Legislative Assembly for the ACT: 2009 Week 09 Hansard (Thursday, 20 August 2009) . . Page.. 3428 ..
Before moving on to some of the key points from the report, I would just like to thank the inquiry officer, Erin Anderson, for the work she has done on this report and also the parliamentary budget officer report. I also thank Tom Duncan and Janice Rafferty for their assistance, as well as the other members of the Standing Committee on Administration and Procedure—the chair, Mr Rattenbury, and Ms Burch and Mrs Dunne.
The terms of reference for this particular inquiry were to inquire into appropriate mechanisms to coordinate and evaluate the implementation of the Latimer House principles in the governance of the ACT. The Latimer House principles describe best practice for the relationship between the parliament, the executive and the judiciary. As is noted on page 1 of the report which has been tabled today, the principles promote good governance, the rule of law and human rights. The central principle states that each commonwealth country’s parliaments, executives and judiciaries are the guarantors in their respective spheres of the rule of law, the promotion and protection of fundamental human rights and the entrenchment of good governance based on high standards, honesty, probity, and accountability.
The committee wrote to approximately 40 stakeholders inviting submissions and received 12 submissions. Given the breadth, clarity and substance of these submissions, the committee did decide that it would not be necessary to hold a public inquiry to take further evidence. Along with further research, this formed the basis of deliberations.
The two main recommendations in the report are recommendations 1 and 2 that, following consultation with the Standing Committee on Administration and Procedure, the Speaker appoint a suitably qualified person to conduct an assessment of the three arms of government in the application of Latimer House principles in the governance of the ACT, that the independent assessment be undertaken mid-term of each Assembly and that the resultant report be tabled in the Assembly by the Speaker.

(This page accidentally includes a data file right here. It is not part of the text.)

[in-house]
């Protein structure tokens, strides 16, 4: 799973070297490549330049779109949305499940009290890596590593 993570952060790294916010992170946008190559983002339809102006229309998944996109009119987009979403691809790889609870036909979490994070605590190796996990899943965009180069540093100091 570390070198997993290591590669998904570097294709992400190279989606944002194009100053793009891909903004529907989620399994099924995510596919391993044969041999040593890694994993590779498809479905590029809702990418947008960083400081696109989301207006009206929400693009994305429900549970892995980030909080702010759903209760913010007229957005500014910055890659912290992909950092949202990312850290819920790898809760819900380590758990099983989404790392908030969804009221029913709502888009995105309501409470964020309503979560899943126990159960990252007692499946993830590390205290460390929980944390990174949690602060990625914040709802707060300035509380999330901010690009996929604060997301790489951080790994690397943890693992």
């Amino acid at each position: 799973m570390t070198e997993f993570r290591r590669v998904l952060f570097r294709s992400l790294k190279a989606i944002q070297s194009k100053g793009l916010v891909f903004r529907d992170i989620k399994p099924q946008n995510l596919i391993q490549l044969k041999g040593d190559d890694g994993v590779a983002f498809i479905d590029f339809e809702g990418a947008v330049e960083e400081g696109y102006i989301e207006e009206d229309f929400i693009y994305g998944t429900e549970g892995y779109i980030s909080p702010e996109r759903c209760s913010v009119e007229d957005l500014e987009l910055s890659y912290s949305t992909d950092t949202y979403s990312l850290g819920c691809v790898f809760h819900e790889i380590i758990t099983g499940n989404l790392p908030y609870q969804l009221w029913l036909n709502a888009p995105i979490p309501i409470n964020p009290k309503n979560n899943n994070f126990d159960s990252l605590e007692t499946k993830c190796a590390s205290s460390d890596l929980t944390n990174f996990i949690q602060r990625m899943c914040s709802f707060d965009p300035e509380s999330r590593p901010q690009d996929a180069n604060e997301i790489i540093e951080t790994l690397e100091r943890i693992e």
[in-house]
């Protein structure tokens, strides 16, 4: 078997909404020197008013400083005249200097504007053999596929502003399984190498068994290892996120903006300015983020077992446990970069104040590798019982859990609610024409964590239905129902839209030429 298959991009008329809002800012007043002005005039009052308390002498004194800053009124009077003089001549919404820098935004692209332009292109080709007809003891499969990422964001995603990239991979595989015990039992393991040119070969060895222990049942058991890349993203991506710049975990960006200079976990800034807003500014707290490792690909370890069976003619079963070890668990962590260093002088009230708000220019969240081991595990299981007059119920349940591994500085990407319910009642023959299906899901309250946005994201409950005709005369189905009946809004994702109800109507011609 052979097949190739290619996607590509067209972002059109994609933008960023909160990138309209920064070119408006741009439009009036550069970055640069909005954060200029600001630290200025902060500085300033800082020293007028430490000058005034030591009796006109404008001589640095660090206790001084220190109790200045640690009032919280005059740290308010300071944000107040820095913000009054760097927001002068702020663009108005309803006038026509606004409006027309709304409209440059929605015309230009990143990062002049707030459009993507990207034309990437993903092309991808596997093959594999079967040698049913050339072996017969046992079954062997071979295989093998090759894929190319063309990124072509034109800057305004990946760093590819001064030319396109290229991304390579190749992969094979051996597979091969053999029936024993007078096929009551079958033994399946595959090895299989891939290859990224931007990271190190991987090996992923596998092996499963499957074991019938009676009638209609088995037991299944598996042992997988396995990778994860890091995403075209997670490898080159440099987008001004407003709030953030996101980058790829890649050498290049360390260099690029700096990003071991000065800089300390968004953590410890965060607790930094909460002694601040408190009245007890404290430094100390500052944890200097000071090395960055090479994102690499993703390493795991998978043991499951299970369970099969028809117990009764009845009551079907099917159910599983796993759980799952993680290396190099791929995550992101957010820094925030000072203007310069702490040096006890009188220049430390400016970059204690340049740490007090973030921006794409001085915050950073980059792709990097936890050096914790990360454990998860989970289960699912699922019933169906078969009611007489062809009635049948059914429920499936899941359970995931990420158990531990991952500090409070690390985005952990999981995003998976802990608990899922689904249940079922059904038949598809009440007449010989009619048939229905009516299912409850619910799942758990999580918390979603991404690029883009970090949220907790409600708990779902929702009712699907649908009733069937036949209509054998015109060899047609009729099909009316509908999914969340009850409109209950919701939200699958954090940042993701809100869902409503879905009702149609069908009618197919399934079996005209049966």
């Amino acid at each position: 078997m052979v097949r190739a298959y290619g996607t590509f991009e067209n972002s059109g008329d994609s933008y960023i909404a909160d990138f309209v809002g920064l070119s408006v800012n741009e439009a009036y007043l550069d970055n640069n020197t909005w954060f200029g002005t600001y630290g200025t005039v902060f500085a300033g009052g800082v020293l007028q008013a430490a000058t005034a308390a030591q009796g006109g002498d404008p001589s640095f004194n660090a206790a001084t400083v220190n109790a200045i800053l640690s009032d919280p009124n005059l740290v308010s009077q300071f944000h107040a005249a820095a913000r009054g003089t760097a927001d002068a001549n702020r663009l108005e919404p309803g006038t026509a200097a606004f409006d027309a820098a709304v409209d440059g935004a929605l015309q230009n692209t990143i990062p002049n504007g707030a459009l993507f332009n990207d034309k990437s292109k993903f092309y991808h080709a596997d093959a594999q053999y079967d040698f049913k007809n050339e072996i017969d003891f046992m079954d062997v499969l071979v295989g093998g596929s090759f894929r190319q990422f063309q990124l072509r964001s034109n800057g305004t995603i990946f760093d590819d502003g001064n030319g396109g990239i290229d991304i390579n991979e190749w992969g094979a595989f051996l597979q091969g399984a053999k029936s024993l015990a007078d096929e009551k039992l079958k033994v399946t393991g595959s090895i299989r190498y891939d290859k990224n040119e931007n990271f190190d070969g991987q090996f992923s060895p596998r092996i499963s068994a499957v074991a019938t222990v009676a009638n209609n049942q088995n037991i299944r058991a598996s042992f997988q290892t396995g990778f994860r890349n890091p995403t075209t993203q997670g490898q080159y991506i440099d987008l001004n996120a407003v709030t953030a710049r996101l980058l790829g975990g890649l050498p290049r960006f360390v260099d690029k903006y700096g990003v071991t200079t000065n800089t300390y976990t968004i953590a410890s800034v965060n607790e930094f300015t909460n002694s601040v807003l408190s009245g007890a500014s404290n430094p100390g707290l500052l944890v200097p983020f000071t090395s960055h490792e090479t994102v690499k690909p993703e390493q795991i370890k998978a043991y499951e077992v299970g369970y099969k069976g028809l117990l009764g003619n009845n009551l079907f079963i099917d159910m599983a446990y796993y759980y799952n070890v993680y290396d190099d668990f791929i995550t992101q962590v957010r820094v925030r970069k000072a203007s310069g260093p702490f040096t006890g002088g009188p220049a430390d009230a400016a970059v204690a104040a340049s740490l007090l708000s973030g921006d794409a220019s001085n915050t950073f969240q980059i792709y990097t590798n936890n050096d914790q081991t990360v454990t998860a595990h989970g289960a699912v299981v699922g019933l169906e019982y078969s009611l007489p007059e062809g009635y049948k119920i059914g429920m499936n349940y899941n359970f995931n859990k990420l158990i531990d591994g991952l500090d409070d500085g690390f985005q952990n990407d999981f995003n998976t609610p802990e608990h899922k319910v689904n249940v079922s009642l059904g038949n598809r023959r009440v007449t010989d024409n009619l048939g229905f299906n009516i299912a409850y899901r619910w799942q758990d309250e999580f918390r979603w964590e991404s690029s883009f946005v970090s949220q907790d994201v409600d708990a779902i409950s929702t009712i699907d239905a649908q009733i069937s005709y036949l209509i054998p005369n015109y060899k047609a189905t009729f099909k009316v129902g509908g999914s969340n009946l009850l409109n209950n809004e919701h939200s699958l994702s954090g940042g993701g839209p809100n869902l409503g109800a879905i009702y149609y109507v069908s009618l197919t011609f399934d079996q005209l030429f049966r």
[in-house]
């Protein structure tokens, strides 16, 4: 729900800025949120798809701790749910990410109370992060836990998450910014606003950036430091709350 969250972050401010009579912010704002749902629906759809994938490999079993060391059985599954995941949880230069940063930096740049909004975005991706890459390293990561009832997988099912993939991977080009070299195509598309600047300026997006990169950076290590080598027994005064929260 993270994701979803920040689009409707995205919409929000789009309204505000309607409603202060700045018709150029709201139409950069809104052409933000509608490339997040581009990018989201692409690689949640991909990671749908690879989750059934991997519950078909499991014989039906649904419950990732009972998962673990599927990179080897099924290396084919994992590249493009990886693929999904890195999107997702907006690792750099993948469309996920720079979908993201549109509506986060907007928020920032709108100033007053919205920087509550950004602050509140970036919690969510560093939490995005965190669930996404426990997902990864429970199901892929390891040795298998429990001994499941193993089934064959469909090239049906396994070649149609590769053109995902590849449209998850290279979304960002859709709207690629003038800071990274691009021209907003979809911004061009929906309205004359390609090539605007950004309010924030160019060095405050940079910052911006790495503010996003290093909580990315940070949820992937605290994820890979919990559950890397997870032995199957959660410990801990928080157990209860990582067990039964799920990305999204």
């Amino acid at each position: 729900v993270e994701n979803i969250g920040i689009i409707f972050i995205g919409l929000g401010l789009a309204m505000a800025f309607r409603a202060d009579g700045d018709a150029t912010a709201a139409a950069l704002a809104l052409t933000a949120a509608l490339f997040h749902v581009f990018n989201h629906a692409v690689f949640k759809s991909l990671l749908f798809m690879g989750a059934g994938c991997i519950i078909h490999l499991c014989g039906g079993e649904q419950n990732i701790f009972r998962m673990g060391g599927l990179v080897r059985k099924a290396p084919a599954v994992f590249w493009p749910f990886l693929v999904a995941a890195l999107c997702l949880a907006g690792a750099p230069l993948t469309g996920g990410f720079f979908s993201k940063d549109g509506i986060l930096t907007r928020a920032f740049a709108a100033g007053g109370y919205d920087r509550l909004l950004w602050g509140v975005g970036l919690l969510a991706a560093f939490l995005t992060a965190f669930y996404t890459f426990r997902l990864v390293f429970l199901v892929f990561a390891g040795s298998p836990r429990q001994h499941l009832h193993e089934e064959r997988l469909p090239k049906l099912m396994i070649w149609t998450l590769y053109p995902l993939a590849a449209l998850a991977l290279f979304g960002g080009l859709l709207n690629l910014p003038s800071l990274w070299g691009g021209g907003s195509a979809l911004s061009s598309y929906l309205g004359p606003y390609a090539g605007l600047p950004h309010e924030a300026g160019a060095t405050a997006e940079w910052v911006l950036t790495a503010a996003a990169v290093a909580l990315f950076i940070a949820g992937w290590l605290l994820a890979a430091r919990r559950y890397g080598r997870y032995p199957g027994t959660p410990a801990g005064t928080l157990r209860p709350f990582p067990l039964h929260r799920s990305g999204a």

Recommendation 3 is that continuing resolution 8A be amended to insert a new paragraph which states that in the second year after a general election, following consultation with the Standing Committee on Administration and Procedure, the Speaker shall appoint a suitably qualified person to conduct an assessment of the implementation of the Latimer House principles in the governance of the ACT, with the report being tabled by the Speaker and referred to the Standing Committee on Administration and Procedure.
I note that recommendation 4 is particularly interesting, suggesting that an assessor might consider the potential governance shortcomings identified through submissions. The Electoral Commissioner made the point that the Public Sector Management Act and the Financial Management Act could be seen to allow executive or departmental control of commissions and other statutory office-holders. This was something that was raised in debate yesterday in regard to the Gambling and Racing Commission. These are matters to do with the separation of powers, and this is a concept that is broadly understood, especially when it comes to the parliament and the judiciary. In practice, the separation of powers is not always straightforward. It can be particularly hard to get a handle on the separation between parliament and the executive. This is in